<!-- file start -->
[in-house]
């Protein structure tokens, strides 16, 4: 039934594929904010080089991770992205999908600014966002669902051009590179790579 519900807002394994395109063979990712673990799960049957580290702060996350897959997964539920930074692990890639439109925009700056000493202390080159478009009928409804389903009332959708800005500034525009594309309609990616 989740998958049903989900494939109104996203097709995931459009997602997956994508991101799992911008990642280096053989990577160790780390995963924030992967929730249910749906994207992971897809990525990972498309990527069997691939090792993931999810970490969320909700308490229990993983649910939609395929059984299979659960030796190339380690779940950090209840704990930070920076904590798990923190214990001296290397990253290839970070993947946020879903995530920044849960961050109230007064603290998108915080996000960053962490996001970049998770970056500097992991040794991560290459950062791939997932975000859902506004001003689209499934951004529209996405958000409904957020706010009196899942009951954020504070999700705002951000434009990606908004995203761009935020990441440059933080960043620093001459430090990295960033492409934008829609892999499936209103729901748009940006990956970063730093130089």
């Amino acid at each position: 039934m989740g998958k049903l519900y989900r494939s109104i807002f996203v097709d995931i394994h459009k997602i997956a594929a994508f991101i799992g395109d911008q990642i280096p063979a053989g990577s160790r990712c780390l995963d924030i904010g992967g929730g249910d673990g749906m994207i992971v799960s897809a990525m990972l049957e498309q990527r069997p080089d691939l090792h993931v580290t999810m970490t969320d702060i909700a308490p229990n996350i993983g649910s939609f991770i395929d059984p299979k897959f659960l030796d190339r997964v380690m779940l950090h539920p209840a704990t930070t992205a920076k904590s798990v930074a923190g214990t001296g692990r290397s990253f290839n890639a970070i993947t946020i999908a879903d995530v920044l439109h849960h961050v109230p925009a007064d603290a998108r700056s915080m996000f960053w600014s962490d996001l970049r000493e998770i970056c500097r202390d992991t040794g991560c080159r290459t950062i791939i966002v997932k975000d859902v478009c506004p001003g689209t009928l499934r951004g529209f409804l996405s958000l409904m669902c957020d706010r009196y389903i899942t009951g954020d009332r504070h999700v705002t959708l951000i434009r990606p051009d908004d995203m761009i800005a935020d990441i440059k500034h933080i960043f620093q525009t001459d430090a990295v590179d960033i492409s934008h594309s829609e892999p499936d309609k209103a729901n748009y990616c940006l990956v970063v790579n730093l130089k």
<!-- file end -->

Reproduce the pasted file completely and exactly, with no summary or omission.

[in-house]
């Protein structure tokens, strides 16, 4: 039934594929904010080089991770992205999908600014966002669902051009590179790579 519900807002394994395109063979990712673990799960049957580290702060996350897959997964539920930074692990890639439109925009700056000493202390080159478009009928409804389903009332959708800005500034525009594309309609990616 989740998958049903989900494939109104996203097709995931459009997602997956994508991101799992911008990642280096053989990577160790780390995963924030992967929730249910749906994207992971897809990525990972498309990527069997691939090792993931999810970490969320909700308490229990993983649910939609395929059984299979659960030796190339380690779940950090209840704990930070920076904590798990923190214990001296290397990253290839970070993947946020879903995530920044849960961050109230007064603290998108915080996000960053962490996001970049998770970056500097992991040794991560290459950062791939997932975000859902506004001003689209499934951004529209996405958000409904957020706010009196899942009951954020504070999700705002951000434009990606908004995203761009935020990441440059933080960043620093001459430090990295960033492409934008829609892999499936209103729901748009940006990956970063730093130089």
């Amino acid at each position: 039934m989740g998958k049903l519900y989900r494939s109104i807002f996203v097709d995931i394994h459009k997602i997956a594929a994508f991101i799992g395109d911008q990642i280096p063979a053989g990577s160790r990712c780390l995963d924030i904010g992967g929730g249910d673990g749906m994207i992971v799960s897809a990525m990972l049957e498309q990527r069997p080089d691939l090792h993931v580290t999810m970490t969320d702060i909700a308490p229990n996350i993983g649910s939609f991770i395929d059984p299979k897959f659960l030796d190339r997964v380690m779940l950090h539920p209840a704990t930070t992205a920076k904590s798990v930074a923190g214990t001296g692990r290397s990253f290839n890639a970070i993947t946020i999908a879903d995530v920044l439109h849960h961050v109230p925009a007064d603290a998108r700056s915080m996000f960053w600014s962490d996001l970049r000493e998770i970056c500097r202390d992991t040794g991560c080159r290459t950062i791939i966002v997932k975000d859902v478009c506004p001003g689209t009928l499934r951004g529209f409804l996405s958000l409904m669902c957020d706010r009196y389903i899942t009951g954020d009332r504070h999700v705002t959708l951000i434009r990606p051009d908004d995203m761009i800005a935020d990441i440059k500034h933080i960043f620093q525009t001459d430090a990295v590179d960033i492409s934008h594309s829609e892999p499936d309609k209103a729901n748009y990616c940006l990956v970063v790579n730093l130089k």